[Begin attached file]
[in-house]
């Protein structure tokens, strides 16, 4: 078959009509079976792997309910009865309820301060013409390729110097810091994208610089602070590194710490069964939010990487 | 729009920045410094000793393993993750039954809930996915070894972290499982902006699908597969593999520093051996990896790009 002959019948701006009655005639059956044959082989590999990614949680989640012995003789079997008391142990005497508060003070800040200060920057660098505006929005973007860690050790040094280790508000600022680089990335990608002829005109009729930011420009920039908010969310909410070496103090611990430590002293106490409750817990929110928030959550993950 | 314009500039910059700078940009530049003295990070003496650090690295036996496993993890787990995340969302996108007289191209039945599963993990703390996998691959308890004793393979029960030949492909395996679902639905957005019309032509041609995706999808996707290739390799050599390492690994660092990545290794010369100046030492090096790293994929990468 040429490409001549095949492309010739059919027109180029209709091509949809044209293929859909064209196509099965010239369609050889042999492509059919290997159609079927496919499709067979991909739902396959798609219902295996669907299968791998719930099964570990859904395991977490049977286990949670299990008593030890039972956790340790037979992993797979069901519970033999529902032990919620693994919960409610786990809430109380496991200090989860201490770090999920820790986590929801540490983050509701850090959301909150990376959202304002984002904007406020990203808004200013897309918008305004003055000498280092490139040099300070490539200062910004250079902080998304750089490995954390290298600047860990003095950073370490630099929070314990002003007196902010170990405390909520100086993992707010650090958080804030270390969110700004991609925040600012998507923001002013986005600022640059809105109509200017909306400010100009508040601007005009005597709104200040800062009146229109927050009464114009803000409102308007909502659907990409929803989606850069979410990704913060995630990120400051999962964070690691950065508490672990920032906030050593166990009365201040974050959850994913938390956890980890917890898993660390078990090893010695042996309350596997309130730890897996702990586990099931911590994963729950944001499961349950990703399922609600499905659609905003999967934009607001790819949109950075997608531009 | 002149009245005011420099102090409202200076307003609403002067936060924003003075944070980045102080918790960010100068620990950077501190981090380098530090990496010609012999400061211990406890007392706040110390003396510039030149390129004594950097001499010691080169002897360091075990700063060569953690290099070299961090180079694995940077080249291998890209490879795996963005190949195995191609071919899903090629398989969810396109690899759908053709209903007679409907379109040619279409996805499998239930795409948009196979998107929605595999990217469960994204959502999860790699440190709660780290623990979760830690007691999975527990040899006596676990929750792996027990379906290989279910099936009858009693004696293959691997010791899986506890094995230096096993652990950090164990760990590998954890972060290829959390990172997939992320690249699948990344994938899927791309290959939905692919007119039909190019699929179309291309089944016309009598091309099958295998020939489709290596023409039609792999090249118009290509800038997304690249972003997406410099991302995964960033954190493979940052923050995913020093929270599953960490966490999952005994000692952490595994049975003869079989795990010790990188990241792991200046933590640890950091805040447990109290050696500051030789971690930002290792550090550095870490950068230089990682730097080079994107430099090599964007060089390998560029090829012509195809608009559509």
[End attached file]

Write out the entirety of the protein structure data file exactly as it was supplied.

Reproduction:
[in-house]
């Protein structure tokens, strides 16, 4: 078959009509079976792997309910009865309820301060013409390729110097810091994208610089602070590194710490069964939010990487 | 729009920045410094000793393993993750039954809930996915070894972290499982902006699908597969593999520093051996990896790009 002959019948701006009655005639059956044959082989590999990614949680989640012995003789079997008391142990005497508060003070800040200060920057660098505006929005973007860690050790040094280790508000600022680089990335990608002829005109009729930011420009920039908010969310909410070496103090611990430590002293106490409750817990929110928030959550993950 | 314009500039910059700078940009530049003295990070003496650090690295036996496993993890787990995340969302996108007289191209039945599963993990703390996998691959308890004793393979029960030949492909395996679902639905957005019309032509041609995706999808996707290739390799050599390492690994660092990545290794010369100046030492090096790293994929990468 040429490409001549095949492309010739059919027109180029209709091509949809044209293929859909064209196509099965010239369609050889042999492509059919290997159609079927496919499709067979991909739902396959798609219902295996669907299968791998719930099964570990859904395991977490049977286990949670299990008593030890039972956790340790037979992993797979069901519970033999529902032990919620693994919960409610786990809430109380496991200090989860201490770090999920820790986590929801540490983050509701850090959301909150990376959202304002984002904007406020990203808004200013897309918008305004003055000498280092490139040099300070490539200062910004250079902080998304750089490995954390290298600047860990003095950073370490630099929070314990002003007196902010170990405390909520100086993992707010650090958080804030270390969110700004991609925040600012998507923001002013986005600022640059809105109509200017909306400010100009508040601007005009005597709104200040800062009146229109927050009464114009803000409102308007909502659907990409929803989606850069979410990704913060995630990120400051999962964070690691950065508490672990920032906030050593166990009365201040974050959850994913938390956890980890917890898993660390078990090893010695042996309350596997309130730890897996702990586990099931911590994963729950944001499961349950990703399922609600499905659609905003999967934009607001790819949109950075997608531009 | 002149009245005011420099102090409202200076307003609403002067936060924003003075944070980045102080918790960010100068620990950077501190981090380098530090990496010609012999400061211990406890007392706040110390003396510039030149390129004594950097001499010691080169002897360091075990700063060569953690290099070299961090180079694995940077080249291998890209490879795996963005190949195995191609071919899903090629398989969810396109690899759908053709209903007679409907379109040619279409996805499998239930795409948009196979998107929605595999990217469960994204959502999860790699440190709660780290623990979760830690007691999975527990040899006596676990929750792996027990379906290989279910099936009858009693004696293959691997010791899986506890094995230096096993652990950090164990760990590998954890972060290829959390990172997939992320690249699948990344994938899927791309290959939905692919007119039909190019699929179309291309089944016309009598091309099958295998020939489709290596023409039609792999090249118009290509800038997304690249972003997406410099991302995964960033954190493979940052923050995913020093929270599953960490966490999952005994000692952490595994049975003869079989795990010790990188990241792991200046933590640890950091805040447990109290050696500051030789971690930002290792550090550095870490950068230089990682730097080079994107430099090599964007060089390998560029090829012509195809608009559509």